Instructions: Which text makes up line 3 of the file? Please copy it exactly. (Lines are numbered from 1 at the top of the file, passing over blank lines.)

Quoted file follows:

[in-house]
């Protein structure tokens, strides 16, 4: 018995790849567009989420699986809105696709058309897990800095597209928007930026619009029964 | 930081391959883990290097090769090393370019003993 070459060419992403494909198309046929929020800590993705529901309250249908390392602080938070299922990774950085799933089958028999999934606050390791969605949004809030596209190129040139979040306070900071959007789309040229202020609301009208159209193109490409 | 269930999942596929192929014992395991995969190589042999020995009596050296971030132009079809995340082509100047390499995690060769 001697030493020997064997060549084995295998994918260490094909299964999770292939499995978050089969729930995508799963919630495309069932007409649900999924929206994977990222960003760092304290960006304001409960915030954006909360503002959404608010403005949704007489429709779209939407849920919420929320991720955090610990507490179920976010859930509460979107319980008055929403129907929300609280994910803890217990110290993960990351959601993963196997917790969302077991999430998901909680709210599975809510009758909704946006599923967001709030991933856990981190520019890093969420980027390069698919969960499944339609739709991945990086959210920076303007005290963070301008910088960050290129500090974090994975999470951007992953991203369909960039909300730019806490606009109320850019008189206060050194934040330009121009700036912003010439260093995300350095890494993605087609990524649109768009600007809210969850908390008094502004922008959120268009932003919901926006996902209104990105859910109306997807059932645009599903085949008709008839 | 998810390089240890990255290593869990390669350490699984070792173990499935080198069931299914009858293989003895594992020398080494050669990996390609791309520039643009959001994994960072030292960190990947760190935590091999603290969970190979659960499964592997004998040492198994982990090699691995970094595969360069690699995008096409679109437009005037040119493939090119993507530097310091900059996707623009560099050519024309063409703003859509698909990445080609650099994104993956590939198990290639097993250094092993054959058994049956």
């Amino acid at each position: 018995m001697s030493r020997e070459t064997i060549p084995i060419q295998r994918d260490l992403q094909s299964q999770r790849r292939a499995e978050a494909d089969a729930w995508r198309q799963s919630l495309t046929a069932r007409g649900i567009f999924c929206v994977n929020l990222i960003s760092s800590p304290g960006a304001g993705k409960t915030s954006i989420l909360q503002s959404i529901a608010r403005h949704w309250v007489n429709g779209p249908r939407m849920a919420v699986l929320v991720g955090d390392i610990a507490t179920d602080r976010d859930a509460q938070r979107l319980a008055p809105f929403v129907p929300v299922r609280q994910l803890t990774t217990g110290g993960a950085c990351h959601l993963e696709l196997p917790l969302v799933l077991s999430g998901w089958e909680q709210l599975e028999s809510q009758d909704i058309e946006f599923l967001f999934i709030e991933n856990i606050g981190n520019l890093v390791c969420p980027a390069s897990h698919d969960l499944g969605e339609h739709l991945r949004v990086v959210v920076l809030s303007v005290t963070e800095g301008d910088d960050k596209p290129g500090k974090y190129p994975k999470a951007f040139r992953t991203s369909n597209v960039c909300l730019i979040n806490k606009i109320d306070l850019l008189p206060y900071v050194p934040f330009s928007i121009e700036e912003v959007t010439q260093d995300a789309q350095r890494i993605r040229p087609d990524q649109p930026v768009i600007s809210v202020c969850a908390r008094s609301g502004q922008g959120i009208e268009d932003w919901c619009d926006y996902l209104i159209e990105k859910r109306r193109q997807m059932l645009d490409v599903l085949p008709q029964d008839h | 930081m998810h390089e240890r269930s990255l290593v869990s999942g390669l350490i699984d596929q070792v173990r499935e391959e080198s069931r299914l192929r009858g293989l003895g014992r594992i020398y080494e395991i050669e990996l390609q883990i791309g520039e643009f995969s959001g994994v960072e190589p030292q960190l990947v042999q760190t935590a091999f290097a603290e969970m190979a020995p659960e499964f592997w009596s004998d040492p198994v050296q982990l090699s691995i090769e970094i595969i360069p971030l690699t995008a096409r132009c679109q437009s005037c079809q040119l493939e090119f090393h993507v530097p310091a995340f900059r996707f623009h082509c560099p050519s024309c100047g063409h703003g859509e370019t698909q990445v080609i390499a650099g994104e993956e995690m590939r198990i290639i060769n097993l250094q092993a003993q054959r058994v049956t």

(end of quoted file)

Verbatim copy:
């Amino acid at each position: 018995m001697s030493r020997e070459t064997i060549p084995i060419q295998r994918d260490l992403q094909s299964q999770r790849r292939a499995e978050a494909d089969a729930w995508r198309q799963s919630l495309t046929a069932r007409g649900i567009f999924c929206v994977n929020l990222i960003s760092s800590p304290g960006a304001g993705k409960t915030s954006i989420l909360q503002s959404i529901a608010r403005h949704w309250v007489n429709g779209p249908r939407m849920a919420v699986l929320v991720g955090d390392i610990a507490t179920d602080r976010d859930a509460q938070r979107l319980a008055p809105f929403v129907p929300v299922r609280q994910l803890t990774t217990g110290g993960a950085c990351h959601l993963e696709l196997p917790l969302v799933l077991s999430g998901w089958e909680q709210l599975e028999s809510q009758d909704i058309e946006f599923l967001f999934i709030e991933n856990i606050g981190n520019l890093v390791c969420p980027a390069s897990h698919d969960l499944g969605e339609h739709l991945r949004v990086v959210v920076l809030s303007v005290t963070e800095g301008d910088d960050k596209p290129g500090k974090y190129p994975k999470a951007f040139r992953t991203s369909n597209v960039c909300l730019i979040n806490k606009i109320d306070l850019l008189p206060y900071v050194p934040f330009s928007i121009e700036e912003v959007t010439q260093d995300a789309q350095r890494i993605r040229p087609d990524q649109p930026v768009i600007s809210v202020c969850a908390r008094s609301g502004q922008g959120i009208e268009d932003w919901c619009d926006y996902l209104i159209e990105k859910r109306r193109q997807m059932l645009d490409v599903l085949p008709q029964d008839h | 930081m998810h390089e240890r269930s990255l290593v869990s999942g390669l350490i699984d596929q070792v173990r499935e391959e080198s069931r299914l192929r009858g293989l003895g014992r594992i020398y080494e395991i050669e990996l390609q883990i791309g520039e643009f995969s959001g994994v960072e190589p030292q960190l990947v042999q760190t935590a091999f290097a603290e969970m190979a020995p659960e499964f592997w009596s004998d040492p198994v050296q982990l090699s691995i090769e970094i595969i360069p971030l690699t995008a096409r132009c679109q437009s005037c079809q040119l493939e090119f090393h993507v530097p310091a995340f900059r996707f623009h082509c560099p050519s024309c100047g063409h703003g859509e370019t698909q990445v080609i390499a650099g994104e993956e995690m590939r198990i290639i060769n097993l250094q092993a003993q054959r058994v049956t």